Human rights advocates are speaking out against a new Russian law published this week that prohibits transvestites, cross-dressers, and transgender people from driving automobiles within the country.
The new decree, titled "On Road Safety," was signed by Russian Prime Minister Dmitry Medvedev on December 29 and published January 4. The decree covers a number of physical medical conditions, such as hereditary eye diseases and blindness, but also includes people who "desire to live and be accepted as a member of the opposite sex" and "wear clothes of the opposite sex in order to experience temporarily membership of the opposite sex."
The Russian government has defended the decree, featured on its official website, by citing the World Health Organization's (WHO) ICD-10 classifications of illnesses that include "gender identity disorder" and "disorders of sexual preference."
The list also appears to disqualify people diagnosed as pyromaniacs, pathological gamblers, and kleptomaniacs from driving in Russia. Legal experts are warning the legislation could be stretched to incorporate a host of other WHO-defined conditions, such as voyeurism and sadomasochism. It's not immediately clear how these new rules will be practically applied.
Human Rights First LGBT rights advocate Shawn Gaylord was among those who publicly decried the new regulations. Gaylord called the banning of people from driving based on their gender identity or expression "ridiculous" and "just another example of the Russian regime's methodical rollback of basic human rights for its citizens."
"At first glance, it already appears absolutely absurd," Tanya Lokshina, Russia program director and senior research at Human Rights Watch told VICE News. "It's not just about transgender people, it also refers to a wide-range of what is being categorized as 'psychological disorders' that have nothing to do with ability to drive."
Despite the outpouring of criticism from LGBT and human rights organizations, Russia's Professional Drivers Union has spoken out in support of the rules.
"We have too many deaths on the road, and I believe toughening medical requirements for applicants is fully justified," Alexander Kotov, the Union's head, said in a statement.
According to the Russian Interior Ministry, Russian road accidents kill around 30,000 people and injure another 250,000 each year.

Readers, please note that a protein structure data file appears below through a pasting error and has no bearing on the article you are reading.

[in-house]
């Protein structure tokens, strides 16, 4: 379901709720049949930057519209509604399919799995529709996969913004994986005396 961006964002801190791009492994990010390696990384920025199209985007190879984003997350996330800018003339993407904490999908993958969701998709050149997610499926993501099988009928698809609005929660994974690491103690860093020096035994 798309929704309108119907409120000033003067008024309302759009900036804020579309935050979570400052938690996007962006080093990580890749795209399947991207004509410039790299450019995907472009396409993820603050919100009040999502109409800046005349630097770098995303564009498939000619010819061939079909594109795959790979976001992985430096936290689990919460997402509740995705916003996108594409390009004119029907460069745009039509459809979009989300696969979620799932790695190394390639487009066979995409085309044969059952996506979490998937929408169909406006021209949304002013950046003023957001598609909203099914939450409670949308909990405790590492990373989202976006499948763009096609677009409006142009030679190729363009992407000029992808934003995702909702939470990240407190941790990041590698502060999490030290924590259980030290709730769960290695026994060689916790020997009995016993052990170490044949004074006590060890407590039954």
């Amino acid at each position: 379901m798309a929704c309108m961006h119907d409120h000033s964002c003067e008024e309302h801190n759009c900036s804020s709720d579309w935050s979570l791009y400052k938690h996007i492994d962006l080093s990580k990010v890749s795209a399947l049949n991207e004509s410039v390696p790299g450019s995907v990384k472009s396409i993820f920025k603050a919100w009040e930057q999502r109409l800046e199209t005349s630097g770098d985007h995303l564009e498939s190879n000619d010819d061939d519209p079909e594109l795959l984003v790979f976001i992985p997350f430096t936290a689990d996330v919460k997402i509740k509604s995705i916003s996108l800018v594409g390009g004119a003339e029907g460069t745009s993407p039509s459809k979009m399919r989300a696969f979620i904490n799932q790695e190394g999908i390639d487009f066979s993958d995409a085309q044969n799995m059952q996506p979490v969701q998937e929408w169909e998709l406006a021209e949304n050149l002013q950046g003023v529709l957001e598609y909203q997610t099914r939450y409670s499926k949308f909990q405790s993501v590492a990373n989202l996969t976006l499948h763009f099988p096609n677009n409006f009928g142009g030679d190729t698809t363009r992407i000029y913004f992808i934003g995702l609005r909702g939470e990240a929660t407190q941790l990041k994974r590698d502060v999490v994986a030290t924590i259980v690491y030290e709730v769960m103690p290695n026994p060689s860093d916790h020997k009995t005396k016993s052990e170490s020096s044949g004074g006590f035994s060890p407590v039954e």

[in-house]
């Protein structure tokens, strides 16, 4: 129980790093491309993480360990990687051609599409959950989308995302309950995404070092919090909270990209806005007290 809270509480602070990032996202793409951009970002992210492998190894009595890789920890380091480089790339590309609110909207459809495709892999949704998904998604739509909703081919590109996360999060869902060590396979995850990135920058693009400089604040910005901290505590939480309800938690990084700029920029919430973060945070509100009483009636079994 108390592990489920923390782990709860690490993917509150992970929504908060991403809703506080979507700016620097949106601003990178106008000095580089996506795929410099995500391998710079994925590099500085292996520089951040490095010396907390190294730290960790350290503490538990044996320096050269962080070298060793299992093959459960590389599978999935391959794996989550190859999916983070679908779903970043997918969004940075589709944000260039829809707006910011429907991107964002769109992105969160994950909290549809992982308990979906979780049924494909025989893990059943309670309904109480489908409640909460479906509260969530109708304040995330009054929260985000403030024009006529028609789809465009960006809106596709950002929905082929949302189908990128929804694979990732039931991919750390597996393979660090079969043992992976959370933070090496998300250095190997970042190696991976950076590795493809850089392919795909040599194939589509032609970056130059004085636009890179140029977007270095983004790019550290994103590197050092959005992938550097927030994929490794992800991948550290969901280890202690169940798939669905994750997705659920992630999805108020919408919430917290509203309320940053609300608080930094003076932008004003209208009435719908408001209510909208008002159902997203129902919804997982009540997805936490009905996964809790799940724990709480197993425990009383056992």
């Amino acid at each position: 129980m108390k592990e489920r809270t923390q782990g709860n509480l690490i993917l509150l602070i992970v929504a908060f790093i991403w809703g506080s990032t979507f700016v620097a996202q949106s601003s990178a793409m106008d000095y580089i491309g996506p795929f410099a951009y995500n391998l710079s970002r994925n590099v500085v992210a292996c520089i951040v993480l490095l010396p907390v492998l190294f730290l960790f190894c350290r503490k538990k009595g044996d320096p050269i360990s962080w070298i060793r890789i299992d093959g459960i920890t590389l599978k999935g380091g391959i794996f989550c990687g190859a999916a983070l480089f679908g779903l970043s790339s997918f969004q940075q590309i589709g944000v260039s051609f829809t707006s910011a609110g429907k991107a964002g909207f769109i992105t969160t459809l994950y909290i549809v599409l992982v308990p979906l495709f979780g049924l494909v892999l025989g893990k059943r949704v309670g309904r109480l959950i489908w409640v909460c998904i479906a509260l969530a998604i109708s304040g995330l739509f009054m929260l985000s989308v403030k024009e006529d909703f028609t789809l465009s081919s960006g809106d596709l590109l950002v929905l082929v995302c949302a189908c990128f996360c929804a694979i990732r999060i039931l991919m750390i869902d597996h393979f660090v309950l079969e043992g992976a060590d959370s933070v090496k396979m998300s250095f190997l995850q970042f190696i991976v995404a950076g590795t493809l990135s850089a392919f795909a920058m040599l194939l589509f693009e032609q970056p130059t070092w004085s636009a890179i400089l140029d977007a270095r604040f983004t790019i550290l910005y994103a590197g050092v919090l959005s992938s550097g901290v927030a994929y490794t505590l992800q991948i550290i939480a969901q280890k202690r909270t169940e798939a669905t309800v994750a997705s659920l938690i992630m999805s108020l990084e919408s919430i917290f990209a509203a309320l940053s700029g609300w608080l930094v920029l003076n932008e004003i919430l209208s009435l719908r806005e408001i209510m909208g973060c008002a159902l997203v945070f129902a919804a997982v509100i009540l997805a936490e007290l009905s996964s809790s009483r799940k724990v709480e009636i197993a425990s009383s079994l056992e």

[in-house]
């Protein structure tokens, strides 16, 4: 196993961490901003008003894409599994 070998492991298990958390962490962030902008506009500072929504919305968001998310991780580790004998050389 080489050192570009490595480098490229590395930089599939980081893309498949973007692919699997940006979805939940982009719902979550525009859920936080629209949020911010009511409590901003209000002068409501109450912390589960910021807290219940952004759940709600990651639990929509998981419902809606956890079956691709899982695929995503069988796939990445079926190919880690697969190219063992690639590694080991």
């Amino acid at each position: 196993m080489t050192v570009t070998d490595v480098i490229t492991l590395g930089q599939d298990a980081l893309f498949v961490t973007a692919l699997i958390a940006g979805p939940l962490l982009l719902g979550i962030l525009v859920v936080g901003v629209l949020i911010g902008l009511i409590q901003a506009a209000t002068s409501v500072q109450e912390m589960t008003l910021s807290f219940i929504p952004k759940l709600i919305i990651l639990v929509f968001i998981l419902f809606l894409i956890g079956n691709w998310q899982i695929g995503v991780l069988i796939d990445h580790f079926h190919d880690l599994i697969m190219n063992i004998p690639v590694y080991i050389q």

In stark contrast, the Association of Russian Lawyers for Human Rights called the new law "discriminatory" and demanded clarifications from the country's constitutional court.
Russia's stance on LGBT rights has already come under the spotlight. In 2013 a law banning "propaganda of nontraditional sexual relations" — including the holding of gay pride events — cast a shadow over the Sochi 2014 Olympics, as high-profile athletes spoke out against the legislation, which also prompted an international movement to boycott Russian vodka.
Conservative and anti-gay sentiment, however, remains within the mainstream in Russia. A 2013 Pew Research Center Survey found just 16 percent of Russians say homosexuality should be accepted by society.
The discriminatory driving ban in Russia has also had a wider ripple effect, increasing pressure on the WHO to redefine the categories it defines of mental illness.
The United Nations public health organization has said it is already in the process of updating its two-decade old classifications in light of "substantial advances in health-related knowledge… [and]… social understanding of sexual disorders and sexual health." The draft document of the new WHO classifications has reportedly already dropped "gender identity disorders" from the section covering "mental health and behavioral disorders."
"Not labeling trans people as mentally ill anymore will be an important step forward and will help to reduce stigma," the Berlin-based NGO Transgender said in an August statement.
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